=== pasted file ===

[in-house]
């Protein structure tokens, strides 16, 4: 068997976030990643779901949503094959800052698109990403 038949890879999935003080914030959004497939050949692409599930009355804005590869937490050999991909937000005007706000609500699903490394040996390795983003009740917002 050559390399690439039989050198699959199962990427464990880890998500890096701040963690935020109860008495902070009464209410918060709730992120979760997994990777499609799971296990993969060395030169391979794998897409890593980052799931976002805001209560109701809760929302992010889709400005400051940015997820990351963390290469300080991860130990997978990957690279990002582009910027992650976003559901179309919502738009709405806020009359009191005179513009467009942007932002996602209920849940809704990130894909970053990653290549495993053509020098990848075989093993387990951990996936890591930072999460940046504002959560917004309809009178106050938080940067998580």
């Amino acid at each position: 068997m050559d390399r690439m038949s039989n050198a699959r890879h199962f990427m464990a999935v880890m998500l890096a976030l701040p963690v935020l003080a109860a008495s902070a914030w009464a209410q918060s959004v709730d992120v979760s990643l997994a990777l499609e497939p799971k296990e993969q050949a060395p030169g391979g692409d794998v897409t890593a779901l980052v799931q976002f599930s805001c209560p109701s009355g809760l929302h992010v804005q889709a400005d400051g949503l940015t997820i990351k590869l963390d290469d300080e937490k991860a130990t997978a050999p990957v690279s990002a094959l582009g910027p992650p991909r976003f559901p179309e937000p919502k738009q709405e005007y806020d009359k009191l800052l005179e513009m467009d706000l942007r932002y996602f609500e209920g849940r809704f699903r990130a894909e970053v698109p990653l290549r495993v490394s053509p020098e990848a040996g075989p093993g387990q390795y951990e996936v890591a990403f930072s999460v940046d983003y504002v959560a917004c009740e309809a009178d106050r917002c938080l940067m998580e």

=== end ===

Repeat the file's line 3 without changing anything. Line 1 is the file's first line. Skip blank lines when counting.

């Amino acid at each position: 068997m050559d390399r690439m038949s039989n050198a699959r890879h199962f990427m464990a999935v880890m998500l890096a976030l701040p963690v935020l003080a109860a008495s902070a914030w009464a209410q918060s959004v709730d992120v979760s990643l997994a990777l499609e497939p799971k296990e993969q050949a060395p030169g391979g692409d794998v897409t890593a779901l980052v799931q976002f599930s805001c209560p109701s009355g809760l929302h992010v804005q889709a400005d400051g949503l940015t997820i990351k590869l963390d290469d300080e937490k991860a130990t997978a050999p990957v690279s990002a094959l582009g910027p992650p991909r976003f559901p179309e937000p919502k738009q709405e005007y806020d009359k009191l800052l005179e513009m467009d706000l942007r932002y996602f609500e209920g849940r809704f699903r990130a894909e970053v698109p990653l290549r495993v490394s053509p020098e990848a040996g075989p093993g387990q390795y951990e996936v890591a990403f930072s999460v940046d983003y504002v959560a917004c009740e309809a009178d106050r917002c938080l940067m998580e």